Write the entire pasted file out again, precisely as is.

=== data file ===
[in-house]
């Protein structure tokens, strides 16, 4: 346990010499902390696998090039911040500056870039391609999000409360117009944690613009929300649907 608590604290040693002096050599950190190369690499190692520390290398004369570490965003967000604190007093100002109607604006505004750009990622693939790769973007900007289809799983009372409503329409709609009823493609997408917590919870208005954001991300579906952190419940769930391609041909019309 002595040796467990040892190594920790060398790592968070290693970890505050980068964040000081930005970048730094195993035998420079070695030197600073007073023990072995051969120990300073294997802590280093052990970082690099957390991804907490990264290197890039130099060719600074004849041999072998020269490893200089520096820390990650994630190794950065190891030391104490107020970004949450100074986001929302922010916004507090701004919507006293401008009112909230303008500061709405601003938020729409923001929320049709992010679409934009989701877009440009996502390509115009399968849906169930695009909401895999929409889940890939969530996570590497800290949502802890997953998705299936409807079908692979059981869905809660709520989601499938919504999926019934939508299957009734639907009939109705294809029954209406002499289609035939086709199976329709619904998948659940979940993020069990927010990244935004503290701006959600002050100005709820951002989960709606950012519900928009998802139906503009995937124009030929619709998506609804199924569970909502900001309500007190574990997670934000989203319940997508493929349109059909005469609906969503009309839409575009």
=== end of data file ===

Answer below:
[in-house]
């Protein structure tokens, strides 16, 4: 346990010499902390696998090039911040500056870039391609999000409360117009944690613009929300649907 608590604290040693002096050599950190190369690499190692520390290398004369570490965003967000604190007093100002109607604006505004750009990622693939790769973007900007289809799983009372409503329409709609009823493609997408917590919870208005954001991300579906952190419940769930391609041909019309 002595040796467990040892190594920790060398790592968070290693970890505050980068964040000081930005970048730094195993035998420079070695030197600073007073023990072995051969120990300073294997802590280093052990970082690099957390991804907490990264290197890039130099060719600074004849041999072998020269490893200089520096820390990650994630190794950065190891030391104490107020970004949450100074986001929302922010916004507090701004919507006293401008009112909230303008500061709405601003938020729409923001929320049709992010679409934009989701877009440009996502390509115009399968849906169930695009909401895999929409889940890939969530996570590497800290949502802890997953998705299936409807079908692979059981869905809660709520989601499938919504999926019934939508299957009734639907009939109705294809029954209406002499289609035939086709199976329709619904998948659940979940993020069990927010990244935004503290701006959600002050100005709820951002989960709606950012519900928009998802139906503009995937124009030929619709998506609804199924569970909502900001309500007190574990997670934000989203319940997508493929349109059909005469609906969503009309839409575009």